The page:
The Secrets of Building a Great Perennial Garden
I have a friend who has a fantastic perennial border, and I get so many emails about how to build one, I asked if I could borrow some pictures of hers, and discuss it with her.
Her top piece of advice is this: Make sure the soil and sun are good (full sun), and most important, start with the most popular border perennials to give you a “good framework of bloom all summer.” Also, don’t skimp. Put in several of the foolproof favorites, not just one of each. She insists just a few of the right plants will give you a good show, and you can add any particular colors or heights as you refine your garden over the years.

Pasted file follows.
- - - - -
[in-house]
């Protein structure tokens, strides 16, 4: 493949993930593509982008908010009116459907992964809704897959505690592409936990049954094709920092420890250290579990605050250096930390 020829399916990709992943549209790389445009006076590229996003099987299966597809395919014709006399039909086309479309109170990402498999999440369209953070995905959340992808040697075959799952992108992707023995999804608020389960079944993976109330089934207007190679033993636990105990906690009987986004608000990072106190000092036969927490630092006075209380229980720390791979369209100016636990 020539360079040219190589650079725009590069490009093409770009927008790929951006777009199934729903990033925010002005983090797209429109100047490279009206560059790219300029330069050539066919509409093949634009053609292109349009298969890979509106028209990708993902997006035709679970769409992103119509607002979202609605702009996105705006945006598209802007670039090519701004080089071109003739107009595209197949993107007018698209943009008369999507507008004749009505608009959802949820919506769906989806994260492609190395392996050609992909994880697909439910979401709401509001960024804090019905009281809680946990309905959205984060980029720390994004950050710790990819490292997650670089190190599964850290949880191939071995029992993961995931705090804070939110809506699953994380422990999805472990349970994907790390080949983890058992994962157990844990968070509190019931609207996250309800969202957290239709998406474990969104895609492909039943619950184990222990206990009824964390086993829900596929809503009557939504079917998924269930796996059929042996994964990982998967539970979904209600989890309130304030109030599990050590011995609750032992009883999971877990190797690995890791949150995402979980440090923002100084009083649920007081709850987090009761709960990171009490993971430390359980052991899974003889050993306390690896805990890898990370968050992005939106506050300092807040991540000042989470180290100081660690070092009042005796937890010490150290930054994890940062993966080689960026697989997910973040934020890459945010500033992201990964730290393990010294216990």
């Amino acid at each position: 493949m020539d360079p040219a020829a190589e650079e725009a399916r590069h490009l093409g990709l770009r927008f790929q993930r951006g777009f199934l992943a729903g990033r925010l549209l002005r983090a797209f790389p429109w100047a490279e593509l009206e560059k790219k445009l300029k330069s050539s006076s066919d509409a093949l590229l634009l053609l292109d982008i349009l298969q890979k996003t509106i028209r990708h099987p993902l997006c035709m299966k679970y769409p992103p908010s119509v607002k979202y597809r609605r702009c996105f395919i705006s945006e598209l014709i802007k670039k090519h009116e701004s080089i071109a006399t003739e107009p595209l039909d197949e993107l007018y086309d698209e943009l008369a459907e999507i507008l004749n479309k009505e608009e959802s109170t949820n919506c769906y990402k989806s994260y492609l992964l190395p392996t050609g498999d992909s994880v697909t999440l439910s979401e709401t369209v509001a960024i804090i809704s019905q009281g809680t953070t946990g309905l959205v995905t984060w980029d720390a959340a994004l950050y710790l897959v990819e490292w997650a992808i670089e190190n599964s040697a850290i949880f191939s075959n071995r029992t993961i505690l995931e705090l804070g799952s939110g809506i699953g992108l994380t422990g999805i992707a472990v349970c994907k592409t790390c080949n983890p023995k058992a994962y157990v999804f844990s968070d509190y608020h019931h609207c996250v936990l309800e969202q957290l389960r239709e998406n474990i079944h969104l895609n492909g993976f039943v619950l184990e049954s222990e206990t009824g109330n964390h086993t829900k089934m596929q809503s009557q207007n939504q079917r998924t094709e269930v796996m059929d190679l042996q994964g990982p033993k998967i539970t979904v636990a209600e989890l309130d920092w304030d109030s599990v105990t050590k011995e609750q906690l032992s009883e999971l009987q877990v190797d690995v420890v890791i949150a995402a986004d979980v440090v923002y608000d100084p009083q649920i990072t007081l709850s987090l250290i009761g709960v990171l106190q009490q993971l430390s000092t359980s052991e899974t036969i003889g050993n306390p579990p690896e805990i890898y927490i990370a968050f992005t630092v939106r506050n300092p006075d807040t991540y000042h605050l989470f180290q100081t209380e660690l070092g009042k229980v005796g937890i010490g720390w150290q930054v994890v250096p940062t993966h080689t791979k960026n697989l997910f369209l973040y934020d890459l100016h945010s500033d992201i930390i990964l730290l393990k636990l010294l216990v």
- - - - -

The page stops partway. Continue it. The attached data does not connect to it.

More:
Here is her list of “must-haves:”
- Bearded or Siberian Iris for early dependable color.
- Rudbeckia (or Black-eyed Susan) for bright, mid-summer bloom
- Phlox for bloom almost all summer long
- Echinacea for late summer color
- Lilies, the easy way to add foolproof accents for midsummer.
- Mums for fall. (They’re perennial, but my friend buys news ones most years.)
Beautiful Iris (Bearded or Siberian) are always available for early spring bloom. After bloom, they make a great low row of handsome foliage at the front of a border. She grows her Echinacea from seed, and once they’re blooming, you have them forever. Rudbeckia can be annual or perennial, seed or plants. Phlox, the real backbone of most perennial color, means perennial plants, and there are hundreds to choose from each year, and they multiply quickly.